Australia: Amazon pushes further into APAC with new warehouse, country manager
MELBOURNE is soon to be home to Australia’s very first Amazon warehouse, the next stage in the e-commerce giant’s strategy to penetrate the Asia Pacific region launched soon after its Prime Now service began operations in Singapore.
Amazon will open its warehouse three months after the Amazon Marketplace went online. Marketplace sells advertising space on its website as well as logistics support.
Does @amazon's new warehouse in Dandy mean that Australia will finally get decent shipping prices?
— 🕶Em🎧👣✌🏻 (@idle_traveller) August 3, 2017
The facility will be situated in an industrial area just outside Melbourne called Dandenong South. It will play a part in Amazon’s designs to go head to head with Australian incumbents, Myer and JB Hifi, reported Reuters.
Amazon has not said when it will start its shopfront service and warehouse service in Australia.
According to Amazon Australia’s director of operations, Robert Bruce, the facility would create hundreds of jobs, and the company is reportedly already beginning recruitment drives. The facility is sized at 24,000sq m, and will employ product “pickers” and packers who are crucial to e-commerce giant’s supply chain.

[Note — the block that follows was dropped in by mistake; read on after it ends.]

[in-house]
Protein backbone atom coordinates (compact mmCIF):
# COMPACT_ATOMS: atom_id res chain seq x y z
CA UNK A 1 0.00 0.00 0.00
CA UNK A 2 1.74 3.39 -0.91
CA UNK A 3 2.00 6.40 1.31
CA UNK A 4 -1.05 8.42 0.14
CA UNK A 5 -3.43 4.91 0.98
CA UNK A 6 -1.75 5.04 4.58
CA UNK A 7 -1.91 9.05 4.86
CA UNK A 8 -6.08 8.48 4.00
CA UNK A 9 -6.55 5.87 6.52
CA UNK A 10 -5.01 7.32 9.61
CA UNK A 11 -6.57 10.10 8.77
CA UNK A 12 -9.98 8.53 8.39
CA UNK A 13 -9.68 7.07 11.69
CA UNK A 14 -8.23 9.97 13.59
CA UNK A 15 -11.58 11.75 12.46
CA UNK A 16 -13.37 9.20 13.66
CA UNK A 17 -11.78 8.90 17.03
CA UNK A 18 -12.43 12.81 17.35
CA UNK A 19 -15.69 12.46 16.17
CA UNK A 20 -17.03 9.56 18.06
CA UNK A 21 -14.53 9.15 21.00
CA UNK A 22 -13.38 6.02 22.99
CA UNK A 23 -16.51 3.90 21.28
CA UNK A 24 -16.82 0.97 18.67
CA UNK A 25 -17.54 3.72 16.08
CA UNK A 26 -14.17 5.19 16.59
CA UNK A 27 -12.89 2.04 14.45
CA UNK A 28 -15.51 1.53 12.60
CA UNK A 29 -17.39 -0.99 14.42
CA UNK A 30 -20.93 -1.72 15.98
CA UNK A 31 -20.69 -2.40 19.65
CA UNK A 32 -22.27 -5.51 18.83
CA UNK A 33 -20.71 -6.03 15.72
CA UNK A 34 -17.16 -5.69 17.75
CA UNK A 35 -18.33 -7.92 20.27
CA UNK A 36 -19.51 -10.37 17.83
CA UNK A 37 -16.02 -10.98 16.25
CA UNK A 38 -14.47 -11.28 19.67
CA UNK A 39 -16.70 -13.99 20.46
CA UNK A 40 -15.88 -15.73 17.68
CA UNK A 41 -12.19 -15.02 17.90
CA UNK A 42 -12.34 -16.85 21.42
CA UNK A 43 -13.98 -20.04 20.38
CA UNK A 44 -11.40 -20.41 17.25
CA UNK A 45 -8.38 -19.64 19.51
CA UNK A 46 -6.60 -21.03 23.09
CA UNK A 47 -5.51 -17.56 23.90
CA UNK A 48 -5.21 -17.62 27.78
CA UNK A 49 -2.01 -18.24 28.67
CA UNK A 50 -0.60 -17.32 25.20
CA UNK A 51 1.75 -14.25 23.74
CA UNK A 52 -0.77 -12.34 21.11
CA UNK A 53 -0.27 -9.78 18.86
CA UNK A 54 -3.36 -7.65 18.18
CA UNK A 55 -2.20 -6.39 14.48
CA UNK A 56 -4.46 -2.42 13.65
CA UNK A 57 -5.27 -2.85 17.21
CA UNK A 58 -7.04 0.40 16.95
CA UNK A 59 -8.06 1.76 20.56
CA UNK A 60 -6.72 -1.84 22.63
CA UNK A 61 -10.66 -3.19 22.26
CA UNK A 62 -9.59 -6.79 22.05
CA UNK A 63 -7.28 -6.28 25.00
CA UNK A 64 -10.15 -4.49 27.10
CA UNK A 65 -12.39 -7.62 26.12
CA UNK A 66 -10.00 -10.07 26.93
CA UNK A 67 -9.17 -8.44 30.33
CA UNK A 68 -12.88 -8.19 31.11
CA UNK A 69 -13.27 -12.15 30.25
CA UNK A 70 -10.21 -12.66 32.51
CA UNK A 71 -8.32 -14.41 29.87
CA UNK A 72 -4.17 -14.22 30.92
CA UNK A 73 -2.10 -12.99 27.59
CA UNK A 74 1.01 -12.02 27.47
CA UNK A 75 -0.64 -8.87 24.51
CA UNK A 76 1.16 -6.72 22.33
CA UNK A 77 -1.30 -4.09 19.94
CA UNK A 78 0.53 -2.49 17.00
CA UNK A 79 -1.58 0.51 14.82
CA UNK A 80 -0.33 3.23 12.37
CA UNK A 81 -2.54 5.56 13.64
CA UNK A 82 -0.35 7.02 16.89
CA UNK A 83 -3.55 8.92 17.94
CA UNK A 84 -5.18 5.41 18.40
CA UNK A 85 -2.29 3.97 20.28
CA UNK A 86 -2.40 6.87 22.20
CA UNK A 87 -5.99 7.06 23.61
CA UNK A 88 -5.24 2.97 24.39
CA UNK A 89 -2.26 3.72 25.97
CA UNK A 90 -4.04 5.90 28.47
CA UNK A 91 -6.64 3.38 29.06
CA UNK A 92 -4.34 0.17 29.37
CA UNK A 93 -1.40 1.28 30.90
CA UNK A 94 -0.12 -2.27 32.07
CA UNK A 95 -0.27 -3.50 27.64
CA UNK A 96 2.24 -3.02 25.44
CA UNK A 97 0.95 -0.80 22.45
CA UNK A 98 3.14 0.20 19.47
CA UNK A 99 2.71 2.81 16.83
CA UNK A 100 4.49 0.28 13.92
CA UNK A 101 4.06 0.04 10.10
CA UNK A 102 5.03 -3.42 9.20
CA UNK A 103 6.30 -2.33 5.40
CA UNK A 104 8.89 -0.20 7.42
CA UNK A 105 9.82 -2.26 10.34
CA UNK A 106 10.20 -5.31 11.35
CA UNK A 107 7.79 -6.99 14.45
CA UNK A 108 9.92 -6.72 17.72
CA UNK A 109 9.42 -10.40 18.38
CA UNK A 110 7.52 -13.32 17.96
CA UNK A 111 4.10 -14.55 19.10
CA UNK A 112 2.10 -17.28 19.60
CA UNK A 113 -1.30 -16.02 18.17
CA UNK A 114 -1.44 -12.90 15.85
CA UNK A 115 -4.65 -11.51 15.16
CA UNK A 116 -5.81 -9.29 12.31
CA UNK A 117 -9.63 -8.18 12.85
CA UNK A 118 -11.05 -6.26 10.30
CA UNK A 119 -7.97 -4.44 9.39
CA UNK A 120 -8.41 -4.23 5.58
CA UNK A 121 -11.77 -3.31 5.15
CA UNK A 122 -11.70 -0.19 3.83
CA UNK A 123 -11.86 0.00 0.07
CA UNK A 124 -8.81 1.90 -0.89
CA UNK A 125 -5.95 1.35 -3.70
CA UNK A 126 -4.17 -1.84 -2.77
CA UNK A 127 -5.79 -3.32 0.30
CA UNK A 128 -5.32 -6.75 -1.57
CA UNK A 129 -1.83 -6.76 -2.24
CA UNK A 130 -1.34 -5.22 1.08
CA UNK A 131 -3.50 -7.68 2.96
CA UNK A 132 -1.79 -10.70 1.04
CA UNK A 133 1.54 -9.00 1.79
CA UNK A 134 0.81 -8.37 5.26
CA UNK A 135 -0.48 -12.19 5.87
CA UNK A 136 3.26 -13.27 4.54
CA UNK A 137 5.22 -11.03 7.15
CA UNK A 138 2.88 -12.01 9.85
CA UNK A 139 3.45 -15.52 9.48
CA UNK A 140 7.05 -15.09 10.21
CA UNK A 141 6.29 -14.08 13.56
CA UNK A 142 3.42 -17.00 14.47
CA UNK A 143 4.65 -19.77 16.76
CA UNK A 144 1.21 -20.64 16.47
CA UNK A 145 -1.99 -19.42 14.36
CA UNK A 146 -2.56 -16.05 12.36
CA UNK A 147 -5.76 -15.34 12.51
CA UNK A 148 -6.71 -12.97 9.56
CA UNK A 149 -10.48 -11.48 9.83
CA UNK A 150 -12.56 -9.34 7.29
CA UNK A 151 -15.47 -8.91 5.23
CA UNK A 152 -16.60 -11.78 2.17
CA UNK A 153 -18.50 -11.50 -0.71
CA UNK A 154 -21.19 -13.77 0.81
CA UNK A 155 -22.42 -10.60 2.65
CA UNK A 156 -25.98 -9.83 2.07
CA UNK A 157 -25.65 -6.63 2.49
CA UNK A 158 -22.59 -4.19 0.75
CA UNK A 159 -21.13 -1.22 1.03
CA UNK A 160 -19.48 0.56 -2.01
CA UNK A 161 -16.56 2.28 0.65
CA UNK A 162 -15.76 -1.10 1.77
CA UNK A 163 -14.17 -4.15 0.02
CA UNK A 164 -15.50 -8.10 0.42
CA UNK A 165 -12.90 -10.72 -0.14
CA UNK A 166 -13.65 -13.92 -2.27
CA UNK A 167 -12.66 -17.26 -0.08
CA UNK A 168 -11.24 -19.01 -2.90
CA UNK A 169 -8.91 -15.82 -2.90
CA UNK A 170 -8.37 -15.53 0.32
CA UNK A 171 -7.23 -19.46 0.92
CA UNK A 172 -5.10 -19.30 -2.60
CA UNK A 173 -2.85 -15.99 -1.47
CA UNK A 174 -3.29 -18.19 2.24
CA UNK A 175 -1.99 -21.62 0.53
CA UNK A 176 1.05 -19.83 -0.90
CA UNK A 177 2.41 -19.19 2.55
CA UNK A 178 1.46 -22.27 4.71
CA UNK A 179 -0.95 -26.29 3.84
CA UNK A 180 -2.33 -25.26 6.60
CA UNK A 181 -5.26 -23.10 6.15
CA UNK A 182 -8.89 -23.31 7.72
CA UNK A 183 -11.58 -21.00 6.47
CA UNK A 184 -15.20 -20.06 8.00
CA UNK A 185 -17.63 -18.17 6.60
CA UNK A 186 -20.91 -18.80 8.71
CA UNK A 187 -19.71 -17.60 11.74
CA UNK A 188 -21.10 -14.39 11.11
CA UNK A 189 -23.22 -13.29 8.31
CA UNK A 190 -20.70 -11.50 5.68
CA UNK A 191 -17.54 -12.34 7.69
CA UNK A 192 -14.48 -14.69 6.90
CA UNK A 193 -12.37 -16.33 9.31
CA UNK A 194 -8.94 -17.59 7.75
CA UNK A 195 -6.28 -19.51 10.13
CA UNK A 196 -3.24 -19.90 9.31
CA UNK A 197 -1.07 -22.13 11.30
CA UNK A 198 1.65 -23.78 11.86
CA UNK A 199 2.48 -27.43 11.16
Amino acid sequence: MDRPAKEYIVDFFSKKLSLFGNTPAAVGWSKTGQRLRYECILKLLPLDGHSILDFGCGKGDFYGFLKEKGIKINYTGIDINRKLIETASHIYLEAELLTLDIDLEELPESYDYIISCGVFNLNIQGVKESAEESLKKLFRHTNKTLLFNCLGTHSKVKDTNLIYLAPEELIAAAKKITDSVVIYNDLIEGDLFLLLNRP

“This is just the start,” Bruce said to Brisbane Times. “Over time, we will bring thousands of new jobs to Australia and millions of dollars of investment as well as opening up the opportunity for thousands of Australian businesses to sell at home and abroad through Amazon Marketplace.”
Bruce also said the center would be offering “hundreds of thousands” of products for Australians to purchase once its retail offering gets off the ground.
Although Australians can already buy Amazon products, the warehouse will likely push the popularity of the service, while also driving down costs. Shipping costs to Australian buyers can be especially high now, as products are being shipped from its overseas fulfilment centers. Local retailers will have a significant problem on their hands, especially those running brick-and-mortar stores. There was no mention of Amazon Prime services, which offers two hour-delivery services, but it’s only logical a warehouse would be a precursor to that event.
Aside from the warehouse reveal, Amazon also announced their German “director of consumables”, Rocco Braeuniger, would become the first country manager for Australia. The move might be seen as controversial, as Amazon’s German offices experienced widespread strikes last year over pay disputes.
“We will do everything we can to ensure Amazon workers have the right to collectively bargain and organize in their union so they can continue to protect hard-won rights and conditions in Australia,” said Tim Kennedy, the national secretary of the National Union of Workers, to Reuters.
Amazon found itself embroiled in scandal when a New York Times expose on the company’s questionable labor practices and culture launched it straight into a debate about workers’ rights. The article detailed the pressure-cooker environment inside the tight-lipped corporation. Combined with the troubles in Germany, labor rights activists may have to keep a close eye on the company’s moves in Australia. Amazon did not comment on Braeuniger’s appointment except to detail his various roles in the company since 2006.
Additional reporting by Reuters
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